Foods Which Affect your Mood
Submitted on January 8, 2014
We all love chocolate and crave our morning cup of coffee, but do you know certain foods can actually enhance your mood?
From time immemorial, people have believed that the food we eat can influence our sense of well being. Since medieval times, traditional healers have used plants to heal both the body and the mind. For example, chicory and lettuce have been used as tranquilizers; dates and elderberries have been used as mood enhancers.
Over the last decade, modern science has gained a better understanding of the effect that different foods have on our minds and bodies. Studies on animals and humans have demonstrated the effect that certain foods have on the brain chemistry and structure. Foods that have the greatest effect on neurotransmitters in the brain have the greatest effect on mood.
The theory is that nutrients in foods are precursors to neurotransmitters. The amount of precursors in the food we eat will determine the amount of neurotransmitters of a specific type that will be released.
This seems like a pretty straightforward explanation but in reality it is complicated by the fact that foods are made up of several different types of nutrients and the interactions between these nutrients will also play a role in the type and quantity of neurotransmitters released.
Here are a list of foods and the effect they have on your moods:
- Proteins: Foods rich in proteins are broken down into amino acids. The amino acid tyrosine causes an increase in the production of dopamine, a neurotransmitter known to increase levels of energy in your body and keep you alert. Foods with a high protein are fish, poultry, meat and eggs.
- Carbohydrates: Carbohydrates are great stress busters. Consuming carbohydrates results in the release of insulin into the bloodstream. Insulin helps to clear most amino acids from the blood, the exception being tryptophan. Tryptophan is converted into serotonin in the brain. This is a neurotransmitter that affects the body by reducing pain, decreasing appetite and producing a sense of calmness. In large quantities, serotonin can even induce sleep.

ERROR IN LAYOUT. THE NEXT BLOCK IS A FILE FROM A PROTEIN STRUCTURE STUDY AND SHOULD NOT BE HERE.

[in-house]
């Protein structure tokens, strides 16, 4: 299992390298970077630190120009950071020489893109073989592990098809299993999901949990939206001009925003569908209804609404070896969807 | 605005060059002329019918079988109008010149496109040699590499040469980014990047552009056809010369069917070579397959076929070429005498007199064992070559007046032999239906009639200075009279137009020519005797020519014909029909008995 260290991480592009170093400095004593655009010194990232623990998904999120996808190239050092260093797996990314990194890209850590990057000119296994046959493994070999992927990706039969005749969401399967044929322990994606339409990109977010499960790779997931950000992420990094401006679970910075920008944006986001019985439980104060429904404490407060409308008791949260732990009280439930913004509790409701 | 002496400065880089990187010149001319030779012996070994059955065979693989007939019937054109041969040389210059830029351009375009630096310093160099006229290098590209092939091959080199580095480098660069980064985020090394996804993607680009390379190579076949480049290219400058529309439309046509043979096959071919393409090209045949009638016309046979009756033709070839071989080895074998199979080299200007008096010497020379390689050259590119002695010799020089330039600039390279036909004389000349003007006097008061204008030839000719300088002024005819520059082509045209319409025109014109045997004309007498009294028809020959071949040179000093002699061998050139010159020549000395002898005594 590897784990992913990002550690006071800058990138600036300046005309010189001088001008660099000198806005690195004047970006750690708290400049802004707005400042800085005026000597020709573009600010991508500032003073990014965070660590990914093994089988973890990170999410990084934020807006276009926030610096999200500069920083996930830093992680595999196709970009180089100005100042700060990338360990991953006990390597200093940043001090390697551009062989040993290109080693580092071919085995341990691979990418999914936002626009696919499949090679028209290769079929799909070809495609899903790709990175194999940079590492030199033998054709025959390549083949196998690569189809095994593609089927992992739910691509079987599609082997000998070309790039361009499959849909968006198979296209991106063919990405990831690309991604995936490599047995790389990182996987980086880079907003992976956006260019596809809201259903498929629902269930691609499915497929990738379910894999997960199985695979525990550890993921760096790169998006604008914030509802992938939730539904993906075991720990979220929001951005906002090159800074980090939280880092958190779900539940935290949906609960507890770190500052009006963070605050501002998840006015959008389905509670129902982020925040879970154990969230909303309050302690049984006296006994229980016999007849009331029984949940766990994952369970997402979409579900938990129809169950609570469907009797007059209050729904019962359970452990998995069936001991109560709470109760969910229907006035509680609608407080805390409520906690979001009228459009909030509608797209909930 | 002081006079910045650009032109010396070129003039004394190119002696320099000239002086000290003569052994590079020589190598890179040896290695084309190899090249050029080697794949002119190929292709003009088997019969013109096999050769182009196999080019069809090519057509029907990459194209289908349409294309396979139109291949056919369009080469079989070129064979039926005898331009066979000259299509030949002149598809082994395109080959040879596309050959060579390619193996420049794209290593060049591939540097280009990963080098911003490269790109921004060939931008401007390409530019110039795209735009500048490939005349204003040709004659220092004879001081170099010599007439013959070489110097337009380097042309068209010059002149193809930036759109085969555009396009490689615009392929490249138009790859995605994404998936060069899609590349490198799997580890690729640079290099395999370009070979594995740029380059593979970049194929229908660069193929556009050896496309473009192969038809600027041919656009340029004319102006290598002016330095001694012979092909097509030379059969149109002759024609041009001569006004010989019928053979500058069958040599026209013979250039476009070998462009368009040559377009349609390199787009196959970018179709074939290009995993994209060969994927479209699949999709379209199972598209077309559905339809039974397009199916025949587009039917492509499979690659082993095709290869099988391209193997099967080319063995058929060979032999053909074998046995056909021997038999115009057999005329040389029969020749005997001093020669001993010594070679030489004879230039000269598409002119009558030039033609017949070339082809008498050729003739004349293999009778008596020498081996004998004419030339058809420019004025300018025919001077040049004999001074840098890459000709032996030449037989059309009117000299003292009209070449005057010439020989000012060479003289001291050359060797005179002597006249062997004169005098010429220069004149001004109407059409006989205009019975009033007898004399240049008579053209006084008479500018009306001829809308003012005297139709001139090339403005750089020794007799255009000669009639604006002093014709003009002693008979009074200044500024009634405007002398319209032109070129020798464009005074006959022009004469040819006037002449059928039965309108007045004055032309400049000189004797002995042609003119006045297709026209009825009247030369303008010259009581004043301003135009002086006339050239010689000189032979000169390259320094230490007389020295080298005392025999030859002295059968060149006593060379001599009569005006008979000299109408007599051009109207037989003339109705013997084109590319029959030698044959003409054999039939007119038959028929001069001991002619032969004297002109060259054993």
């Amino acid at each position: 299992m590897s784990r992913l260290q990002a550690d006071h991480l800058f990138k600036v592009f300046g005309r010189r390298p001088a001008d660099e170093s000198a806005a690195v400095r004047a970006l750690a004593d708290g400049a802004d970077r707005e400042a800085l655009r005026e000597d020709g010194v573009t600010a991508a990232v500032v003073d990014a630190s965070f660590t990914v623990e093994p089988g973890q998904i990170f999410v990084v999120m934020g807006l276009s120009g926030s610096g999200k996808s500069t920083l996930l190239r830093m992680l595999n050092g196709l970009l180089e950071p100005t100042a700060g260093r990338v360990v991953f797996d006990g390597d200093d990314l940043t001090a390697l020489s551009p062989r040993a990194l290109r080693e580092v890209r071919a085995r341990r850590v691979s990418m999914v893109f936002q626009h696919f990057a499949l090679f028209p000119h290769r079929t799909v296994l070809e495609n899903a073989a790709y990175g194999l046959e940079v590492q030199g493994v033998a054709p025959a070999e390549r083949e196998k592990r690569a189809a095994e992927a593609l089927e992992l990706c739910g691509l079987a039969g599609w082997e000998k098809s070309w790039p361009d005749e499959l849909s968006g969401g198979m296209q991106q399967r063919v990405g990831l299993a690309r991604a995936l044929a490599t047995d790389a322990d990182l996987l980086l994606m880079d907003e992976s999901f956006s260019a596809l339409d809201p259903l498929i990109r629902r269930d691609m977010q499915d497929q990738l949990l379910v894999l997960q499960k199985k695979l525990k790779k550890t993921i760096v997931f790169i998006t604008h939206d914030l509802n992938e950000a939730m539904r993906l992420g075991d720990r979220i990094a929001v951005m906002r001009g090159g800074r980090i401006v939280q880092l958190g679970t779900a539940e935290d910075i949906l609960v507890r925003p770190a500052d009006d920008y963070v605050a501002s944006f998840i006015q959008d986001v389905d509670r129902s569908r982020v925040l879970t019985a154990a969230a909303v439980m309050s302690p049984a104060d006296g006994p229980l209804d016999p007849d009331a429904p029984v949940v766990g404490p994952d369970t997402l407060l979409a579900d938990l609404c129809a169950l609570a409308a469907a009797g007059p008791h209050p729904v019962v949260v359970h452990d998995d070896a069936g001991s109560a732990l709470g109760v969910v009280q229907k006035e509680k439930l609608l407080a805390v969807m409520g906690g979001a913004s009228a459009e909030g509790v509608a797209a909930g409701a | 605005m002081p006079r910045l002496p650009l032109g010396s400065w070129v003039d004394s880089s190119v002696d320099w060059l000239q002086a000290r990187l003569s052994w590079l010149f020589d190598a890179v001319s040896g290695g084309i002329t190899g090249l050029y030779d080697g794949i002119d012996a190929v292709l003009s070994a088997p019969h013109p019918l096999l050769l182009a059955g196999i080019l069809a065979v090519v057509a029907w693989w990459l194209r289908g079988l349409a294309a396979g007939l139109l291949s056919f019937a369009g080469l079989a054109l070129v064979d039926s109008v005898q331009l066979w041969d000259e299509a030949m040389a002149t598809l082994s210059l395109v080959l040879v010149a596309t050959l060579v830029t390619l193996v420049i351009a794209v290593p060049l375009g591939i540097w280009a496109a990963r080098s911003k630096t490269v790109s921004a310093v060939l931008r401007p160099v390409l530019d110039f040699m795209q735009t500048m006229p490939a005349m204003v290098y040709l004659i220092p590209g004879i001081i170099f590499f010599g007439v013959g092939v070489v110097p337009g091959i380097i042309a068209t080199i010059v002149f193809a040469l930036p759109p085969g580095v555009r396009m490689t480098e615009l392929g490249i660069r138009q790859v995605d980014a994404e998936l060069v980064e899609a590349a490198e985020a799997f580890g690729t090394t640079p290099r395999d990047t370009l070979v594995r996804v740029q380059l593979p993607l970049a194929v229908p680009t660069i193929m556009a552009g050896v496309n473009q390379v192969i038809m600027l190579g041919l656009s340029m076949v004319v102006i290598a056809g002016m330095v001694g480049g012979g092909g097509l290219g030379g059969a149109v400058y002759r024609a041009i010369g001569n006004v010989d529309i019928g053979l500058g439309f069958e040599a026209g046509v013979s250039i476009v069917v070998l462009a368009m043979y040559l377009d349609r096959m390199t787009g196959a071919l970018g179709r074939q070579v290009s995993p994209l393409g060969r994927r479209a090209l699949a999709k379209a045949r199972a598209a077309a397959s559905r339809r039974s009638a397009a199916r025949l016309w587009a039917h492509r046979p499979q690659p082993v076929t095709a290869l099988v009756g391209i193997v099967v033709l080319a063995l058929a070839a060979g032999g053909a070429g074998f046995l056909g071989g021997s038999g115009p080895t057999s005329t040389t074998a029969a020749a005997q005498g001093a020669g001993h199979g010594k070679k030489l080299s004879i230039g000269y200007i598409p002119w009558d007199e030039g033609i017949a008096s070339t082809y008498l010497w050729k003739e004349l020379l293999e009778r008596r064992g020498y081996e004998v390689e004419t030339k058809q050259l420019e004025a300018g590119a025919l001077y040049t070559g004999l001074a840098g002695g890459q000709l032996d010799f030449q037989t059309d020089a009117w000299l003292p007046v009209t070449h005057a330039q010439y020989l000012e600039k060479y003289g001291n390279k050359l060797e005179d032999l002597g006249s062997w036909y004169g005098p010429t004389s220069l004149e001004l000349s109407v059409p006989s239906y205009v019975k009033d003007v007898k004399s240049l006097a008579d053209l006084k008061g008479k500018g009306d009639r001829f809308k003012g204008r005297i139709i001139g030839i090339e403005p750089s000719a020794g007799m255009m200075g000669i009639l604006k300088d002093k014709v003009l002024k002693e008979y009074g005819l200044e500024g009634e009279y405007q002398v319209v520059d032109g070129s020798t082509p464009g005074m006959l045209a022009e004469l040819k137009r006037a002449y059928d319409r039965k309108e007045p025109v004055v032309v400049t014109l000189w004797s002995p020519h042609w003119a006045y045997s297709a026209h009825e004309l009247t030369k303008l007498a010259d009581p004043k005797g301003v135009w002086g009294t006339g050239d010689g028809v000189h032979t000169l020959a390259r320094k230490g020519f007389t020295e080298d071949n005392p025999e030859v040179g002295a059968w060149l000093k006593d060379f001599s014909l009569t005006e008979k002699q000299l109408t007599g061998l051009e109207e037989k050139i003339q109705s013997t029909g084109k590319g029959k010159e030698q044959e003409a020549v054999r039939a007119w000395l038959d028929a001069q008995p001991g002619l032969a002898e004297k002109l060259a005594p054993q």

Studies show that dieters tend to get depressed after about two weeks of dieting and this is directly linked to lower levels of serotonin in the brain.
- Caffeine: Caffeine is known to be a stimulant but despite all the negative connotations attached to this drink, it can be an effective anti-depressant. Mild cases of depression that do not require medical care have been known to respond well to caffeine. Long term studies have shown that having up to one or two cups of coffee a day doesn't have an adverse effect on your health.
- Folic Acid: A part of the vitamin B family, folic acid can act as an important counter to depression. Folic acid deficiency causes serotonin levels to decrease, which results in depression. In cases of folic acid deficiency, a small dose of 200 micrograms was found to be sufficient to relieve depression. This amount can easily be obtained from one glass of orange juice.
- Selenium: This trace element plays an important role in our moods. Selenium deficiency can result in anxiety, irritability and depression and may manifest as aggressive behavior. Selenium can be found in Brazil nuts, tuna, sunflower seeds, whole grain cereals and swordfish.
- Chocolate: Chocolate can also be a powerful mood enhancer. It contains several psychoactive chemicals such as andamines, tyramine, phenylethylamine, theobromine and caffeine. These chemicals act in a manner similar to drugs such as cannabis and amphetamines, but their concentration in chocolate is extremely low.